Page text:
If the above statement is true, then clearly Apple is not opposed to the sanctions against IRAN because it Apple was opposed, they would need only offer the apps FOR FREE to circumvent that law, until such a time as the sections are lifted.
    That's a good point.  Maybe Apple should allow free apps with no in-app purchases or use of Apple Pay, and Iranian developers could try to get paid in other ways---for example, by voluntary donations sent to their support web sites.  I suspect, though, that the position of the US government is that anything that helps the Iranian economy is subverting the sanctions---even free apps.

  • Reply 17 of 19
    gatorguygatorguy Posts: 18,472member
    normm said:
    jdw said:
    "Since Apple takes a cut of all App Store purchases, sales from Iranian apps generate revenue and are thus in violation of U.S. law. "

    If the above statement is true, then clearly Apple is not opposed to the sanctions against IRAN because it Apple was opposed, they would need only offer the apps FOR FREE to circumvent that law, until such a time as the sections are lifted.
    That's a good point.  Maybe Apple should allow free apps with no in-app purchases or use of Apple Pay, and Iranian developers could try to get paid in other ways---for example, by voluntary donations sent to their support web sites.  I suspect, though, that the position of the US government is that anything that helps the Iranian economy is subverting the sanctions---even free apps.

    Apple isn't a charity. They're in it to profit and giving away apps in  a country they don't even sell hardware achieves just the opposite. Everything Apple does happens from a profit perspective just as it does in most other companies. If it doesn't result in moe money for Apple in some way why do it?
    edited August 2017
  • Reply 18 of 19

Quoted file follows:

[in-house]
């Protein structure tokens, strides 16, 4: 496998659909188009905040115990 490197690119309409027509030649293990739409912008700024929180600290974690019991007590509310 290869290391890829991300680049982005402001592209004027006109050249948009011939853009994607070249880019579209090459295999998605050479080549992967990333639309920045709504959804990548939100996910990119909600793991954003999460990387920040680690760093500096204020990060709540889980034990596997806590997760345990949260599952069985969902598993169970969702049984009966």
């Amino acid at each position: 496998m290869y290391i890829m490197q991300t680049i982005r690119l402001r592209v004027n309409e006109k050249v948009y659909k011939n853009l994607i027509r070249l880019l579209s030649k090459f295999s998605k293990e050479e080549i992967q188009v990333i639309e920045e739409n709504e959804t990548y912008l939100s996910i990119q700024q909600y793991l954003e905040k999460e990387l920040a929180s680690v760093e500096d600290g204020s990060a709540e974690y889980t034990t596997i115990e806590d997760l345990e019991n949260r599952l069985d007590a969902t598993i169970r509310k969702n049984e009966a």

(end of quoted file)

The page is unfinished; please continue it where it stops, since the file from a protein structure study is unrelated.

volcanvolcan Posts: 1,571member
    gatorguy said:
    Apple isn't a charity. They're in it to profit and giving away apps in  a country they don't even sell hardware achieves just the opposite. Everything Apple does happens from a profit perspective just as it does in most other companies. If it doesn't result in moe money for Apple in some way why do it?
    Well not only that but since they would still be paying the developer even if they gave the app away for free to the end user, I think that would be viewed as an attempt to skirt around the sanctions.
  • Reply 19 of 19
    macguimacgui Posts: 733member
    "Under the U.S. sanctions regulations, the App Store cannot host, distribute or do business with apps or developers connected to certain U.S. embargoed countries." 

    Assuming this is accurate, it would seem that Free or Get vs paid doesn't matter. And in the spirit of not doing business with embargoed nations, at best it would be very poor form for Apple to do an end-run.


    As far as smuggling goes, even countries that allow legal importation of a product still experience  smuggling for a variety of reasons, but mainly profit. So it's no stretch to believe that anytime a country bans a product, smuggling and black markets will exist.